In Terror in Meeple City players control monsters who try to destroy buildings and eat people. Points are scored when buildings fall, when you hurt another monster, when you eat people, and more. Each player has a secret goal of their own for endgame scoring. But basically you want to eat as many people and destroy as many buildings as you can. One action even allows you to blow on the game to try and destroy stuff.
This game was quite a bit of fun among the chaos that became the board. I’d play it again and see if I could do some better destroying.
More games have been crossed off The List and I have been delinquent in reporting our progress. Today’s update covers three games: Colonia, Discoveries, and Francis Drake.
We did not complete a full game of Colonia because it was taking too long with 6 new players. However, I think I mostly enjoyed the game. It is essentially a big chain reaction. Once turn order is set for the round players will:
- Get resources
- Spend resources to get goods tiles
- Spend goods tiles to get location specific money
- Spend location specific money on location specific cards
- Location specific cards are worth points at the end.
So there is a huge A-B-C-D-E type chain reaction in the game that forces players to manage their available worker pool. You don’t want to run out of available workers or you won’t be able to do the things you need.
I thought the most clever mechanic is the time-delay with workers spent in Round 1 not being available again until the appropriate time in Round 2.
Overall I think I’d like to play again with fewer players. The game has potential but I don’t think it’s a great game.
My friend J and I had been working on a Lewis and Clark game design some years back before the game Lewis & Clark came out. When it was released we were both pretty excited to see what the designer came up with. One of the things that was absent from his game that we had planned on including in ours were all the Discoveries made along the trip. So I was pretty excited when I learned about this game, which is all about the discoveries.
In Discoveries players will manage a fleet of dice that will be used to take actions. Actions allow you to obtain Indians (which gives you special abilities or other action spaces), go exploring and complete exploration routes, change your dice, and more. The goal of the game is to gain as much knowledge as possible.
I thought the game was pretty good. It was a little fiddly with having to change dice as often as I did. I think it would work better with three or more players rather than just two. I’ll play it again so long as it would be with more than two players.
I wanted to own Francis Drake since we demoed it at Gen Con 2013. I thought it was a really excellent game then but I couldn’t drop $80 for it. I found it last Gen Con at a nicely discounted price so I snagged a copy. We finally got it to the table during a game night and I still think it is excellent.
The game is divided into three Voyages. For each voyage there are two parts. The first part is a great worker placement goods procurement phase where players place their workers along the street as they approach the harbor. Only one player can claim any given spot. And you can never go “backwards” along the street, meaning once you have placed a worker somewhere you can only place subsequent workers closer to the harbor. I think this is a really fun way to obtain resources for the voyage.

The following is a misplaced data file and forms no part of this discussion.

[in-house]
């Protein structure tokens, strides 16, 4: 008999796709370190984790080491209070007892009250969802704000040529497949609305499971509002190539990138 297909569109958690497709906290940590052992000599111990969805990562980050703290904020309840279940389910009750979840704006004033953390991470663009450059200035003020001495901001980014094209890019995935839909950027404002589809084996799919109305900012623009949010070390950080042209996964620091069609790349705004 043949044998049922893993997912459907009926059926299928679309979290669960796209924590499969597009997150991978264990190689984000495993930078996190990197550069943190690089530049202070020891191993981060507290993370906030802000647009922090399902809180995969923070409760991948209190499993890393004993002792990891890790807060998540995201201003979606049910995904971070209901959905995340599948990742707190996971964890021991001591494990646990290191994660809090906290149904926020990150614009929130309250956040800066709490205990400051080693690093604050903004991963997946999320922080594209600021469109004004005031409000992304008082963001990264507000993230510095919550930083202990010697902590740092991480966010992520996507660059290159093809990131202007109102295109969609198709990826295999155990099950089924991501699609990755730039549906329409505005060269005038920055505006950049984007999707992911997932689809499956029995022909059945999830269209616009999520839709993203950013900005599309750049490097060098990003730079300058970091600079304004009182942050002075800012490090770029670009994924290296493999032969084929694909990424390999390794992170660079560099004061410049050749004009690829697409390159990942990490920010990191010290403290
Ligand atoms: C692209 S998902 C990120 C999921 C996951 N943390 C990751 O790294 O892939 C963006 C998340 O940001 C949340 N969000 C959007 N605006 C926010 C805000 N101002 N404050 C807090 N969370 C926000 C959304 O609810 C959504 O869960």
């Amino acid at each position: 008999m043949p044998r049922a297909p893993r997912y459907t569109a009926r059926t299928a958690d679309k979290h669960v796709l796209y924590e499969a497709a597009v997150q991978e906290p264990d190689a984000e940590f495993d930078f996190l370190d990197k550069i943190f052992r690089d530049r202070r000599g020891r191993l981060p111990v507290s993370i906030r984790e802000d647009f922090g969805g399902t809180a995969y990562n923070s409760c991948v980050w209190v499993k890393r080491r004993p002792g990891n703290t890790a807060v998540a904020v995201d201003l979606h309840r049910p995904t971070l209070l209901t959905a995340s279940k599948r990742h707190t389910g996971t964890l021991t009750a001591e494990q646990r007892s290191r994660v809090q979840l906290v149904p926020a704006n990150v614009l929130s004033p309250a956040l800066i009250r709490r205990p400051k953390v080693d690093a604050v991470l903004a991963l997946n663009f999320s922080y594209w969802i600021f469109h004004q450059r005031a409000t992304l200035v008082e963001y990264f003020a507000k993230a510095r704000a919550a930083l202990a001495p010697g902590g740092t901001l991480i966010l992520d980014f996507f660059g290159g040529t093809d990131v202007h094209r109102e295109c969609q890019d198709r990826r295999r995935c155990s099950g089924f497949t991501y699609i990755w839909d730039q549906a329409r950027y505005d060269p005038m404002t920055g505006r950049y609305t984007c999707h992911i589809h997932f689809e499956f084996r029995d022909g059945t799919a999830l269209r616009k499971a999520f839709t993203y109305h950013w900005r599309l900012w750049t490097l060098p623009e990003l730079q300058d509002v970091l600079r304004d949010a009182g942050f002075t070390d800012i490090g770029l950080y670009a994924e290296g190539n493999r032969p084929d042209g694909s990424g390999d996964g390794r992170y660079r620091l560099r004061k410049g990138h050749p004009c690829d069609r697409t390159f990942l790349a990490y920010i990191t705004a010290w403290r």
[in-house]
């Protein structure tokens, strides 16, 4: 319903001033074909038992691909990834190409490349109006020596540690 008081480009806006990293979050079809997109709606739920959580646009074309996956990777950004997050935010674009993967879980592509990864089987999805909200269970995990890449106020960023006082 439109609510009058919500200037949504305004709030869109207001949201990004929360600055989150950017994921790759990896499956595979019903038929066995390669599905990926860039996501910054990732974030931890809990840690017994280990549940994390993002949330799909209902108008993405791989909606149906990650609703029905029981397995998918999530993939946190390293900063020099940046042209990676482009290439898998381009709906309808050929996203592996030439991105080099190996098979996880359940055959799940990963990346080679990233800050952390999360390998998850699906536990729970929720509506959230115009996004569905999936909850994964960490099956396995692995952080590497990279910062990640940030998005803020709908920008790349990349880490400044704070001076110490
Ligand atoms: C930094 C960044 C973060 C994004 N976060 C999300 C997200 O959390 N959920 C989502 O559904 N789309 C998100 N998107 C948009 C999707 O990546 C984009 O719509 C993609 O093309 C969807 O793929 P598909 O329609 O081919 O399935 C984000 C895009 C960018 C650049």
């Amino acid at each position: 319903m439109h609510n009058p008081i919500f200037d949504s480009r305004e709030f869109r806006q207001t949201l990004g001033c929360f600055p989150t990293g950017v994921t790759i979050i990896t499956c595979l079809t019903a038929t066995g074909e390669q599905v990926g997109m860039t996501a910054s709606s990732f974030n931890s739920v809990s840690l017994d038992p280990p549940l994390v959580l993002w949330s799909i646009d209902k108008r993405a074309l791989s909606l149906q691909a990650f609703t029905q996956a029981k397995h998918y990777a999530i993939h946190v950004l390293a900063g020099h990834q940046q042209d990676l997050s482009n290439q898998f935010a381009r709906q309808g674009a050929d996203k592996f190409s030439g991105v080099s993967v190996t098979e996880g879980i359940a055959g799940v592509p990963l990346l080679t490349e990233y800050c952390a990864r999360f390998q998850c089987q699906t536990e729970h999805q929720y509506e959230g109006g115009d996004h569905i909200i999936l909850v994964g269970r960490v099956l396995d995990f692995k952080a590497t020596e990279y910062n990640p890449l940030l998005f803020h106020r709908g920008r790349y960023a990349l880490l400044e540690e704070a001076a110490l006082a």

The second part of a voyage is setting sail and completing missions in the four regions on the map portion of the board. These missions include attacking forts and towns, obtaining trade goods, and attacking Spanish Galleons. The tricky part about it is that players missions discs are numbered and they happen in numerical order. So someone may get to do an action before you because they have a smaller number on their disc.
Overall I really think Francis Drake is a fun game. There is a lot to think about in terms of the decisions you make throughout. And there are plenty of ways to score. I’m looking forward to playing again.
Continuing the crossing-off of games from The List today’s article provides blurbs from A-Game with approval from J for Cube Quest, Progress: Evolution of Technology, and 7 Wonders Duel.
Cube Quest was quick, silly, and pretty fun. The way it uses dice as the elements in a dexterity game is really cool, with the face determining what happens to your die when it lands in an opponent’s territory. There are different dice that do different things, but on the whole, I didn’t find those abilities all that useful. It felt like a strategic element in a game that just didn’t have time for a lot of strategy. It was over much quicker than I anticipated, which meant that setup took about as long as playing the game. So while it could be a good 2 player filler, it ends up feeling like a lot of setup with only a little gameplay. Component quality was below average, with hollow-stickered dice and a 3-piece mat that didn’t quite lay flat. 6/10
Progress: Evolution of Technology